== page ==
Then there is another point on which I should like to know the views of the Government. What has been done in the way of providing community centres for these people? This is a matter of real importance. A number of these people are accustomed to town life and get extremely bored with the country. It would make a great deal of difference to them if they could find some place in which they could meet together for recreation and for rest, and incidentally it would be a rest for the people on whom they are billeted. It is specially important that there should be some community meals arranged which these people would have in common at one of these centres. I find that one of the most irksome things felt by those who have these people living with them is the fact that they have to provide hot meals for them. It is the hot meals in the middle of the day which are difficult. I heard quite recently of a large modern housing estate the tenants of which had welcomed the evacuees and shown every kind of good will towards them, but they found the providing of a mid-day meal a real difficulty. It would solve their difficulty if, in all these places, centres could be formed where the mid-day meal could be had in common. Equally important is the provision of emergency nurseries for the children under five years of age. In January of this year the Ministry of Health and the Board of Education issued a circular in which they held out every hope that in the near future there would be established a number of emergency nursery schools. I am not sure how many of these have already been established, but I hear frequently of the need for them, and I do know of cases where houses have been taken over for use as hostels in connection with these schools. This is one of the ways in which real relief could be given to these people.

These are some of the problems—there are many others—which arise in connection with these people who are homeless. There is the greatest sympathy for them, the greatest desire to help them everywhere. Both in official and voluntary circles there is real keenness to do everything that can be done for these unhappy people who often have lost all they possessed and sometimes are suffering from shock. I am convinced that, though much has been done, a good deal more can be done to make their way smooth. It is important not only for their own sake that things should be made as tolerable as possible for them, but also so as to encourage further evacuation from the towns. If any of these people find themselves unhappy in their new surroundings and return to the towns, with no doubt exaggerated accounts of the hardships they have had to endure, it discourages others from coming out. A special correspondent of The Times who has been investigating these matters says: Something more than appeals to go, however persuasively phrased and put, is needed if London is to be more satisfactorily cleared of children, together with many mothers, and aged and infirm people. … The chief need is for the Ministry of Health to show as much concern for adequate arrangements in safer areas as it has shown about exhortations to leave the Capital. As long as the Ministry contents itself with such appeals and fails to supervise what is being done in the reception areas, so long will hundreds of children continue to sleep fitfully in the Tubes and the old and infirm spend uncomfortable nights in water-logged trenches. And the new drift back to the Capital, already begun, will rapidly grow larger.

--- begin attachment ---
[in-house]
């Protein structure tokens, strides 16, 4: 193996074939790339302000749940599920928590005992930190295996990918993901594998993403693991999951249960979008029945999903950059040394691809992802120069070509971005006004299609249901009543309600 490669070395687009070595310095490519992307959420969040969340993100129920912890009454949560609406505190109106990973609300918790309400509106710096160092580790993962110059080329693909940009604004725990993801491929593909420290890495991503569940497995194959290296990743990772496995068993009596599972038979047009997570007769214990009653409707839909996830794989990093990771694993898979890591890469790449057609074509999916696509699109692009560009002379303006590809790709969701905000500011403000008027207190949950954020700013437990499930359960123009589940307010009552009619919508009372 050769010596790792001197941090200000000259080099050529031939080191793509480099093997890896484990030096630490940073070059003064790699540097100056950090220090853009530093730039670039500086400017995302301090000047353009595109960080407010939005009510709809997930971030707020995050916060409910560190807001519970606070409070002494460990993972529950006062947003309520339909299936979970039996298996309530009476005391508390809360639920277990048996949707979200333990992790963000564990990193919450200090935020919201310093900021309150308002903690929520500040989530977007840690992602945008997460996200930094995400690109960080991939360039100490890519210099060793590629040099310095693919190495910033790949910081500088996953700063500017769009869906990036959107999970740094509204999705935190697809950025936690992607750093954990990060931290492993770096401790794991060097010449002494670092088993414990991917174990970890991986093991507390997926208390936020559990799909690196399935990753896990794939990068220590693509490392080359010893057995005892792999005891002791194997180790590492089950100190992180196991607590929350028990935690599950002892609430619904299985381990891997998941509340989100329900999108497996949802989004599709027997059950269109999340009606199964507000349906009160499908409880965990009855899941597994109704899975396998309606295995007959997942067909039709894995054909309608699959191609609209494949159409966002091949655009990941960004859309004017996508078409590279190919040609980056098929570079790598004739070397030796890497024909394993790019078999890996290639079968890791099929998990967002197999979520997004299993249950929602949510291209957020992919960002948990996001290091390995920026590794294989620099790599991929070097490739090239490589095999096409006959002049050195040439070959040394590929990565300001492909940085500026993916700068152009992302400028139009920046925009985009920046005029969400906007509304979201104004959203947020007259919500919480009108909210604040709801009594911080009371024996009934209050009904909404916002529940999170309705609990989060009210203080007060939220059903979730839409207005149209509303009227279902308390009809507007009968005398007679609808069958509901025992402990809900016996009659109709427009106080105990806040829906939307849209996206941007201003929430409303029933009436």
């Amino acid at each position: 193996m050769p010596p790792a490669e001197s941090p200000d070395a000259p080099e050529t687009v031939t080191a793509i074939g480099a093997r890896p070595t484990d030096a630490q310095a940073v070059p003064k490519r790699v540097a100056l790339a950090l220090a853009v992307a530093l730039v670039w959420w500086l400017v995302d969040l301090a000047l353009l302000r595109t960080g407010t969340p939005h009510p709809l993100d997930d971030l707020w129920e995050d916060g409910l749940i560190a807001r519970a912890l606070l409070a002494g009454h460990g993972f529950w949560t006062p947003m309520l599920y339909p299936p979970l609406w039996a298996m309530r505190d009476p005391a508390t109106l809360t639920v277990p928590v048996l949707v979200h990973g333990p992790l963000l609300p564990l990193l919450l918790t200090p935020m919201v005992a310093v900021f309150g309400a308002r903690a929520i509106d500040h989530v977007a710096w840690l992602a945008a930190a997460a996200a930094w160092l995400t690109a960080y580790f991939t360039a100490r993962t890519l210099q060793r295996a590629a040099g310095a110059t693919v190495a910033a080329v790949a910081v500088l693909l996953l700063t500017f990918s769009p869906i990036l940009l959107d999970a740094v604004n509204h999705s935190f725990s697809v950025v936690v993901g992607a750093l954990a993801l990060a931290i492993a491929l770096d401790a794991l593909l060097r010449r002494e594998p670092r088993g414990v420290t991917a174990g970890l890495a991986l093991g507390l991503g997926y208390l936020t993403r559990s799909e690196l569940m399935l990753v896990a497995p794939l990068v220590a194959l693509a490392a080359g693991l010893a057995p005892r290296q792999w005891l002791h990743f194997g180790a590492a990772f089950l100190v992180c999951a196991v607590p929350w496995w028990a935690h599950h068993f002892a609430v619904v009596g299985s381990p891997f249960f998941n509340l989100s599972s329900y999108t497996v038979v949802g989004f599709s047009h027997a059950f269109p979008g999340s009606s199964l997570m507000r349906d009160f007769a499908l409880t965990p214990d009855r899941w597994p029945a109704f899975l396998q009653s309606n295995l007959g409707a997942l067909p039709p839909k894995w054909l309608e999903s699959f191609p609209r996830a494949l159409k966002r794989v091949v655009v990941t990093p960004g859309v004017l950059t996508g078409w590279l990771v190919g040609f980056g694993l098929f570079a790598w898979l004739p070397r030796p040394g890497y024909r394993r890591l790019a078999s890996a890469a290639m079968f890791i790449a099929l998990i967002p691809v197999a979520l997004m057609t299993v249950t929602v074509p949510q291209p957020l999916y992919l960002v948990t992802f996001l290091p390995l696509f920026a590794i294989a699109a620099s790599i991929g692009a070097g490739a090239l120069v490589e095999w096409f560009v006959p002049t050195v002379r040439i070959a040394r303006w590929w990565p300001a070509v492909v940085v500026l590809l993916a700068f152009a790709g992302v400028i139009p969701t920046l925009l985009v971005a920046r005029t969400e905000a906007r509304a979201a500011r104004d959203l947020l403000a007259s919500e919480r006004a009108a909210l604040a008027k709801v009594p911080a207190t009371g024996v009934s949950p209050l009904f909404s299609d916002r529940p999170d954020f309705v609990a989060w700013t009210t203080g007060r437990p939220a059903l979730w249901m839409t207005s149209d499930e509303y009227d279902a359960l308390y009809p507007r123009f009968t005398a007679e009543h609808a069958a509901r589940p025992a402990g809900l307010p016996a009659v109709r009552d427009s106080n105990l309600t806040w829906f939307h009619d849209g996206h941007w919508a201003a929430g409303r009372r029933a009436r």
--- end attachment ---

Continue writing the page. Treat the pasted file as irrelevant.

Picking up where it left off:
It is for these reasons that I hope the Ministry may set itself to solve the problems which still remain. It does seem to me that what you really require in every one of these districts is some one person who is expert in these matters and who is armed with authority to deal with these various questions. If you have one person with authority, helped, of course, by others around him, it will make all the difference. That is what you so often find in these districts. You go from one person to another to find who is respon- sible. That sometimes happens even in the halls to which these people have been evacuated. You find people responsible for the cooking, for the entertainment, and so on, but it is most difficult to find the person who is really responsible for running the whole organisation and who can, if necessary, give directions. That is what you want on the larger scale as well as on the small scale in all these areas to which evacuation has taken place. I cannot see how this problem of lack of co-ordination will be solved unless in each area—possibly under the Regional Commissioner—there is someone who has the authority to act and who knows how to deal with the situation. I beg to move for Papers.